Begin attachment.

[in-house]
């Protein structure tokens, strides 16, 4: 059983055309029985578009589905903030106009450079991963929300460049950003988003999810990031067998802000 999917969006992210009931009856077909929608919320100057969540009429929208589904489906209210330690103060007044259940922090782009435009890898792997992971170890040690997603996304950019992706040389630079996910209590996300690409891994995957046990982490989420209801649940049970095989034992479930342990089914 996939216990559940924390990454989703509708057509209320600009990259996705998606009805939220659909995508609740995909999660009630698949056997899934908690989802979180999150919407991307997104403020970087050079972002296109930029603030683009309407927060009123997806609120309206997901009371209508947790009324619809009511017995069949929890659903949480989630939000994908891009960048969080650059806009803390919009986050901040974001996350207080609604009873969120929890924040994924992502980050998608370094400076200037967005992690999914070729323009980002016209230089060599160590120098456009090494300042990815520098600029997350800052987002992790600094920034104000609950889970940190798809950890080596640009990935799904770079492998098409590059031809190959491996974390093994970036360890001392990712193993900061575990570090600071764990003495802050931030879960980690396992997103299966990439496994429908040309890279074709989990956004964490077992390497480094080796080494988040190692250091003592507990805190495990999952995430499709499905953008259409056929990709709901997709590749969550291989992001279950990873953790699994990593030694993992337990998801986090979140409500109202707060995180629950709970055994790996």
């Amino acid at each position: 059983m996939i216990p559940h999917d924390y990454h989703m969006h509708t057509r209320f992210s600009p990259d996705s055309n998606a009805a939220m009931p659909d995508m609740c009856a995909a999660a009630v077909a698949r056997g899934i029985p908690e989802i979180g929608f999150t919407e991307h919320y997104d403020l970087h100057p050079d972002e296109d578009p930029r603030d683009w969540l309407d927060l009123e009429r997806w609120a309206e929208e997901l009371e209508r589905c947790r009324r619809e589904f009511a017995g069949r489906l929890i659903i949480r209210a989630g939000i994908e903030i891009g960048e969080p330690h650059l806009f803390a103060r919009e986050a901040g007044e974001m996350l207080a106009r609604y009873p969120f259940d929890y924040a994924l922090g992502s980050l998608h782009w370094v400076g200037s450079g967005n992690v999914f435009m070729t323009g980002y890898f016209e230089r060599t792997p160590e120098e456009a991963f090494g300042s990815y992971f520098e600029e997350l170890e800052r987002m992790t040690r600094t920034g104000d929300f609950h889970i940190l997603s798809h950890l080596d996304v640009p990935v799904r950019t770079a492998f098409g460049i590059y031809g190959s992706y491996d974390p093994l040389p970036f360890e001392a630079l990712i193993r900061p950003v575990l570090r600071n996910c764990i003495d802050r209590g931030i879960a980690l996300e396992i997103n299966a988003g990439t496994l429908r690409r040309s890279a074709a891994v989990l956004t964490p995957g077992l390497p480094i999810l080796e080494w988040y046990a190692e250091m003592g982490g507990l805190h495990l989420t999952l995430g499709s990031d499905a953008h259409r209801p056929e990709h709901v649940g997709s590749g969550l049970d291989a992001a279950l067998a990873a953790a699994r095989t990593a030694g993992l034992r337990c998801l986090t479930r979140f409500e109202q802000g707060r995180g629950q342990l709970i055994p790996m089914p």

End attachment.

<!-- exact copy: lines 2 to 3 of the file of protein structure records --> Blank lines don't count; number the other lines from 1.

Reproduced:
């Protein structure tokens, strides 16, 4: 059983055309029985578009589905903030106009450079991963929300460049950003988003999810990031067998802000 999917969006992210009931009856077909929608919320100057969540009429929208589904489906209210330690103060007044259940922090782009435009890898792997992971170890040690997603996304950019992706040389630079996910209590996300690409891994995957046990982490989420209801649940049970095989034992479930342990089914 996939216990559940924390990454989703509708057509209320600009990259996705998606009805939220659909995508609740995909999660009630698949056997899934908690989802979180999150919407991307997104403020970087050079972002296109930029603030683009309407927060009123997806609120309206997901009371209508947790009324619809009511017995069949929890659903949480989630939000994908891009960048969080650059806009803390919009986050901040974001996350207080609604009873969120929890924040994924992502980050998608370094400076200037967005992690999914070729323009980002016209230089060599160590120098456009090494300042990815520098600029997350800052987002992790600094920034104000609950889970940190798809950890080596640009990935799904770079492998098409590059031809190959491996974390093994970036360890001392990712193993900061575990570090600071764990003495802050931030879960980690396992997103299966990439496994429908040309890279074709989990956004964490077992390497480094080796080494988040190692250091003592507990805190495990999952995430499709499905953008259409056929990709709901997709590749969550291989992001279950990873953790699994990593030694993992337990998801986090979140409500109202707060995180629950709970055994790996």
């Amino acid at each position: 059983m996939i216990p559940h999917d924390y990454h989703m969006h509708t057509r209320f992210s600009p990259d996705s055309n998606a009805a939220m009931p659909d995508m609740c009856a995909a999660a009630v077909a698949r056997g899934i029985p908690e989802i979180g929608f999150t919407e991307h919320y997104d403020l970087h100057p050079d972002e296109d578009p930029r603030d683009w969540l309407d927060l009123e009429r997806w609120a309206e929208e997901l009371e209508r589905c947790r009324r619809e589904f009511a017995g069949r489906l929890i659903i949480r209210a989630g939000i994908e903030i891009g960048e969080p330690h650059l806009f803390a103060r919009e986050a901040g007044e974001m996350l207080a106009r609604y009873p969120f259940d929890y924040a994924l922090g992502s980050l998608h782009w370094v400076g200037s450079g967005n992690v999914f435009m070729t323009g980002y890898f016209e230089r060599t792997p160590e120098e456009a991963f090494g300042s990815y992971f520098e600029e997350l170890e800052r987002m992790t040690r600094t920034g104000d929300f609950h889970i940190l997603s798809h950890l080596d996304v640009p990935v799904r950019t770079a492998f098409g460049i590059y031809g190959s992706y491996d974390p093994l040389p970036f360890e001392a630079l990712i193993r900061p950003v575990l570090r600071n996910c764990i003495d802050r209590g931030i879960a980690l996300e396992i997103n299966a988003g990439t496994l429908r690409r040309s890279a074709a891994v989990l956004t964490p995957g077992l390497p480094i999810l080796e080494w988040y046990a190692e250091m003592g982490g507990l805190h495990l989420t999952l995430g499709s990031d499905a953008h259409r209801p056929e990709h709901v649940g997709s590749g969550l049970d291989a992001a279950l067998a990873a953790a699994r095989t990593a030694g993992l034992r337990c998801l986090t479930r979140f409500e109202q802000g707060r995180g629950q342990l709970i055994p790996m089914p």